There was one thing Karl Ernst got wrong. He agreed with the other confessions that the Brown Shirts entered the Reichstag at 8.40 p.m. This had to be the time if they were to do their work before van der Lubbe was pushed through the window at 9.03.
Unfortunately, Ernst – or the Communist forgers – did not know one little event in the Reichstag routine. At 8.45 p.m. a postman came through the side-door to collect the deputies’ mail. On February 27th, he entered as usual; walked through the deserted building; and left at 8.55 p.m. He saw nothing out of the ordinary – no shadowy figures, no smell of petrol or other inflammable liquid.
The worthy postman, in fact, demonstrates the falsity of all stories about the Reichstag which assume that there was anyone present before van der Lubbe broke in at 9.03. It seems equally unlikely that the Brown Shirts could have got in at 9pm and have escaped, their work finished, before the police began to search the building at 9.22....
Those who have tried to defend the "traditional" version are now inclined to admit that there is no clear or satisfactory explanation of how the Nazis got into the Reichstag. But they still point to the evidence of the experts at the trial that van der Lubbe could not have done it alone. Yet this expert evidence is the shakiest part of the story....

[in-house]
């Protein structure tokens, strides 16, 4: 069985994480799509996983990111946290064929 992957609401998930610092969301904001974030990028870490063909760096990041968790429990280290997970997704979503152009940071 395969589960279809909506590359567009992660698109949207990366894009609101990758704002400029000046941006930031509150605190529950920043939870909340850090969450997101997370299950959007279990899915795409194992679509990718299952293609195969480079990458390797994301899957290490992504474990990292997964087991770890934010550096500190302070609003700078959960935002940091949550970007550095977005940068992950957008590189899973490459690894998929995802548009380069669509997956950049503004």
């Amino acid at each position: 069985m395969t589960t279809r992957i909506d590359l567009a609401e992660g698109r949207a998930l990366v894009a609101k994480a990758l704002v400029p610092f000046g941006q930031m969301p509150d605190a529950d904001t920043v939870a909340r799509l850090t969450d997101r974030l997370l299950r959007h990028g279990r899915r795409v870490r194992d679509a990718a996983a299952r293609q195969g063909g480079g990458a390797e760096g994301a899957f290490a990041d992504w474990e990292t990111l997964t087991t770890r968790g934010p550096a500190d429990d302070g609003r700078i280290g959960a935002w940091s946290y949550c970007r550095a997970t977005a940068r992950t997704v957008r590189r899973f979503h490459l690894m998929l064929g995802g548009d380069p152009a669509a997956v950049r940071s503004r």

At first sight, it seems astonishing that one man could have set fire to this huge building. As a matter of fact, these gaudy public buildings burn easily. Dusty curtains, wooden panelling, high ceilings, draughts under the door – they were made for fires. In 1834 the Houses of Parliament at Westminster were entirely destroyed by fire, simply from one stove-pipe becoming too hot. Or if this be thought an antiquated story, the Vienna Stock Exchange was burnt out in 1956 as the result of one smouldering cigarette-end in a wastepaper basket. Van der Lubbe had over twenty minutes in which to start fires. This was more than enough.
The conclusion is clear. Van der Lubbe could have set fire to the Reichstag by himself; there is a good deal of evidence that he did so; there is none that he had any assistants. Of course, new evidence may turn up to disturb these conclusions. So far, none has done so.